We round up the reviews for this new exhibition at Somerset House.
The Guardian: ***** “Critics are all about having rules, or at least opinions. As my cartoon self says in the comic strip: “It’s a MESS-TERPIECE!” How could I possibly disagree?”
The Times: **** “A new exhibition at Somerset House, celebrating 70 years of The Beano and its influence, delights longtime fan Patrick Kidd”
The Telegraph: **** “A new exhibition dedicated to the popular British comic and its influence revels in anti-authoritarianism.”
Londonist: ***** “Curated to chaotic perfection by artist and lifelong Beano fan Andy Holden, Somerset House’s show yanks you into the vibrant pages of the 83-years-young Scottish comic (including massive cutouts of heroes like Minnie the Minx, and a Bash Street Kids classroom, where you sit at desks and scour original layouts).”
iNews: “Colourful, bold and playful, walking through a recreated Beanotown, past Beano’s Record Shop and Bash Street School is like stepping inside the comic.”
Sky News: ” It’s a warm and fascinating exhibition, and what’s interesting is how unusual it is for the arts establishment to excavate our indigenous comics’ heritage like this. Illustrators such as Leo Baxendale, Dudley Watkins and Ken Reid, all of them almost completely anonymous, week after week formed the mental furniture of generations of children.”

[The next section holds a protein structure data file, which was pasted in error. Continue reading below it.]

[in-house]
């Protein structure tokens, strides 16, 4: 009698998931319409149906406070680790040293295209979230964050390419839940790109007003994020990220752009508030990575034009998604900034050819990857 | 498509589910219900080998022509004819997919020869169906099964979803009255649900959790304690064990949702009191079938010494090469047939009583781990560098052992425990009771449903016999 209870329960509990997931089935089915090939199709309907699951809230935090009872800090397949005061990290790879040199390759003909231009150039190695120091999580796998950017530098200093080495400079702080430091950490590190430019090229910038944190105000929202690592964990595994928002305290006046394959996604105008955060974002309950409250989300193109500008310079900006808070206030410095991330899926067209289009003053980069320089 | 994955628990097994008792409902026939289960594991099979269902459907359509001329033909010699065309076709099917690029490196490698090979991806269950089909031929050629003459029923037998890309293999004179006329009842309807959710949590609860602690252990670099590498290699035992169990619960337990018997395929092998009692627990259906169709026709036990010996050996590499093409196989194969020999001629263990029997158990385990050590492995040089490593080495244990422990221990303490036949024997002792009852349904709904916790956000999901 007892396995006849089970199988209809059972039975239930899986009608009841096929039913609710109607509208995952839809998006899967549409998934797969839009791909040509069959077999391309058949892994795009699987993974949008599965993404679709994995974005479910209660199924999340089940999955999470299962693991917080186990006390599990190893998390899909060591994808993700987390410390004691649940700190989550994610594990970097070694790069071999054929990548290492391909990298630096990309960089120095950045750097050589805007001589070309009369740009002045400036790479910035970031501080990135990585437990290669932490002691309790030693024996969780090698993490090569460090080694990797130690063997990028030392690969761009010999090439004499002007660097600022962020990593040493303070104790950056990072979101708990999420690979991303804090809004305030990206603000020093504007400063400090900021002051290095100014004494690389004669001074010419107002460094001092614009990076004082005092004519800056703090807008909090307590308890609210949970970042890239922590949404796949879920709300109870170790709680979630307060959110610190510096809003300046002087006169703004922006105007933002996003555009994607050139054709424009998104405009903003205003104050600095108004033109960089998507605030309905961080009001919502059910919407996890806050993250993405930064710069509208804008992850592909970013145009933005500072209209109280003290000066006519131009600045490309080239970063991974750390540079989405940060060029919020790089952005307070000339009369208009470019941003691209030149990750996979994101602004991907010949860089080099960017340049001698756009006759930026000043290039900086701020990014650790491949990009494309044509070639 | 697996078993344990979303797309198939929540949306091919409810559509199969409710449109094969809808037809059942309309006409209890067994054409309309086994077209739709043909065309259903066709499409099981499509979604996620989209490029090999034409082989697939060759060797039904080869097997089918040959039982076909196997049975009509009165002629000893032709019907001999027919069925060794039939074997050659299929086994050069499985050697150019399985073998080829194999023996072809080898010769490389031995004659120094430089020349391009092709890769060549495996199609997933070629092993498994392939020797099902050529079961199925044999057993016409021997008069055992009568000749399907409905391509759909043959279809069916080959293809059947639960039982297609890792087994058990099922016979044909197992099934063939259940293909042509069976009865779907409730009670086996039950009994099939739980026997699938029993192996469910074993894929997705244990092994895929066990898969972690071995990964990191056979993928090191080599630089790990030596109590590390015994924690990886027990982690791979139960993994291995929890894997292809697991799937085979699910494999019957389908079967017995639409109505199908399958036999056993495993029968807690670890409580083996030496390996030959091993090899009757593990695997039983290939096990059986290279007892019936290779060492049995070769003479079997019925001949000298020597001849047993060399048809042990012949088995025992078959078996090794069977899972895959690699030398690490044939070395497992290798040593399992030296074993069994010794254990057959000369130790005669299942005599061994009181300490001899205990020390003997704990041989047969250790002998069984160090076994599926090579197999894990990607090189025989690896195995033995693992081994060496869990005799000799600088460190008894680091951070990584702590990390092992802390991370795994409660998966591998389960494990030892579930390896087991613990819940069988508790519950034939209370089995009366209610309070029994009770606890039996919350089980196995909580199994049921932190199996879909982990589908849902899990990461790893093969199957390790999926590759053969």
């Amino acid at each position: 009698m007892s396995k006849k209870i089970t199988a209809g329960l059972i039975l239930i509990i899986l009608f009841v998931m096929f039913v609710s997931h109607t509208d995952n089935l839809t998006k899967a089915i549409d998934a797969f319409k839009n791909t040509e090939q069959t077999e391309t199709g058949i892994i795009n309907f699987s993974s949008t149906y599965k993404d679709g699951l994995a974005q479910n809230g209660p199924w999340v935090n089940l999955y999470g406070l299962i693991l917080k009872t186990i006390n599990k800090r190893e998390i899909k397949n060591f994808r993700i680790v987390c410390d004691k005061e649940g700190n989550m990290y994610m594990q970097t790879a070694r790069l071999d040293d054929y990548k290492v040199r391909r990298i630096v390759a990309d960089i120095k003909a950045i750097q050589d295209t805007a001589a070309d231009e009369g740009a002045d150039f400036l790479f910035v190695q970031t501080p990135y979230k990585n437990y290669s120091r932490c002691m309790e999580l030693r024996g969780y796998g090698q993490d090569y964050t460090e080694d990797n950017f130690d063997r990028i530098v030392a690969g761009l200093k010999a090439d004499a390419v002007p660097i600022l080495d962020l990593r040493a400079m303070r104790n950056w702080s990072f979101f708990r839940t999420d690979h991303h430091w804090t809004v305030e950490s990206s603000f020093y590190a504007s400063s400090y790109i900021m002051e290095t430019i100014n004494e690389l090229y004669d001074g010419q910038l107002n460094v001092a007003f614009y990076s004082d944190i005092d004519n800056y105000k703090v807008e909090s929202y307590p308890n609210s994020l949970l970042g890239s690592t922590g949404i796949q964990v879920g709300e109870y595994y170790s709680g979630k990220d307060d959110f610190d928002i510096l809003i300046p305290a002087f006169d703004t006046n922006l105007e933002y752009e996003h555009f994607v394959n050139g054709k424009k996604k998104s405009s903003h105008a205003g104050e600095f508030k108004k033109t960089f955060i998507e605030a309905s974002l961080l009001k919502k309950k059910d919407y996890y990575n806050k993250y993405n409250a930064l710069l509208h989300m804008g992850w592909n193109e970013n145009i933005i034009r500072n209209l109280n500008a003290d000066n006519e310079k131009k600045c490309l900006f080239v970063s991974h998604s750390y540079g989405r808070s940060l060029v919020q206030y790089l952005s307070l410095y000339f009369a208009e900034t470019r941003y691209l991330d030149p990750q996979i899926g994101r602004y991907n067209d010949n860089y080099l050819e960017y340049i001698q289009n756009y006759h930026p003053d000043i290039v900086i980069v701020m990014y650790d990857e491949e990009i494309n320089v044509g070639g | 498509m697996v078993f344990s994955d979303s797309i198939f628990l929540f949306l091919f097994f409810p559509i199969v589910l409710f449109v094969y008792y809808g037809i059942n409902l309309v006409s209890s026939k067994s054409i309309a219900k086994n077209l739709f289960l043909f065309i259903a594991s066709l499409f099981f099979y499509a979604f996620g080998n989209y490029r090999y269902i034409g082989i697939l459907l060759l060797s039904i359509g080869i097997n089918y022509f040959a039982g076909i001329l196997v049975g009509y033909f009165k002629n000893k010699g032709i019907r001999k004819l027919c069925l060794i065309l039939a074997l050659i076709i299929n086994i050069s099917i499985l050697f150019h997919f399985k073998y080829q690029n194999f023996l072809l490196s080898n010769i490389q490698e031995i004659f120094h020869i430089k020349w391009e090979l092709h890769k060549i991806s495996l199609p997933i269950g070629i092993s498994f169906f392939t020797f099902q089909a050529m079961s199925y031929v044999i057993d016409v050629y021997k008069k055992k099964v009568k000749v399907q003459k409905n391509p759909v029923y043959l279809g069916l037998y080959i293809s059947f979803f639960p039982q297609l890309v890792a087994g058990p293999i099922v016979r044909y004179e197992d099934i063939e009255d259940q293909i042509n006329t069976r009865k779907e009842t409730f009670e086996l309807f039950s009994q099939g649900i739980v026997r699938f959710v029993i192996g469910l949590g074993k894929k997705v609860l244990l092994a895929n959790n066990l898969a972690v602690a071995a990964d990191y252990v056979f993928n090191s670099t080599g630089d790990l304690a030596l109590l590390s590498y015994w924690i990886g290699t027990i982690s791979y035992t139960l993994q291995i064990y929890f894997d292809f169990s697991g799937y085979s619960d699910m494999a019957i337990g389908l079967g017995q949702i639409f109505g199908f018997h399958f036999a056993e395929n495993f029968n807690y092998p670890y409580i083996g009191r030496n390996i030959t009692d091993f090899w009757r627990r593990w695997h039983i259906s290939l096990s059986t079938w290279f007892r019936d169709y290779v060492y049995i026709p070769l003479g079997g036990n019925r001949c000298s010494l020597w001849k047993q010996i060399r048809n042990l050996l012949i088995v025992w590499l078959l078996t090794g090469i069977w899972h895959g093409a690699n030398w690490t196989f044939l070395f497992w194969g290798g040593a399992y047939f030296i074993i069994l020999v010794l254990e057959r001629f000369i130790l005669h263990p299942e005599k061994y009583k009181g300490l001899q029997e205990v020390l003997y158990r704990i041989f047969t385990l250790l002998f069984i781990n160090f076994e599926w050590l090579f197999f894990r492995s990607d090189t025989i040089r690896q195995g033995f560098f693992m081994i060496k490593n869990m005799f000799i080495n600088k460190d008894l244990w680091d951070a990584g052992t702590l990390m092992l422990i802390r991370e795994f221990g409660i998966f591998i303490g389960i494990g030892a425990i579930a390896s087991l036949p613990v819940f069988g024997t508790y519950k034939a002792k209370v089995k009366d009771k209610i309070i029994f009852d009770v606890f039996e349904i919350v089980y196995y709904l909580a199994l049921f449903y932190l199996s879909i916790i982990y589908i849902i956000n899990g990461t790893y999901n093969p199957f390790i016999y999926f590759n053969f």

Creative Review.co.uk: “Somerset House’s new exhibition explores the comic’s lasting, subversive influence, finding links between its gleeful rule-breaking and the work of contemporary artists and creatives.”
The Spectator: “So commissioning 50 artists who were influenced by the Beano often involved Holden contacting artists on a hunch that their work was, albeit unconsciously, inspired by reading the Beano as children. The hunches have paid dividends. The resulting exhibition includes a rather lovely re-imaging of an L.S. Lowry mill scene called ‘Beanotown’ by David Litchfield, with the glum matchstalk men and women replaced by jaunty Beano characters. Horace Panter’s painting ‘Splash’ has Dennis and Gnasher diving into a Californian pool pinched from David Hockney’s famous painting. Alex Chinneck’s ‘Alphabetti Spaghetti’ features a pillar box twisted into a knot as if Minnie the Minx and Pansy Potter have been hard at work.”
Beano: The Art of of Breaking Rules is on display at Somerset House until the 6th March 2022.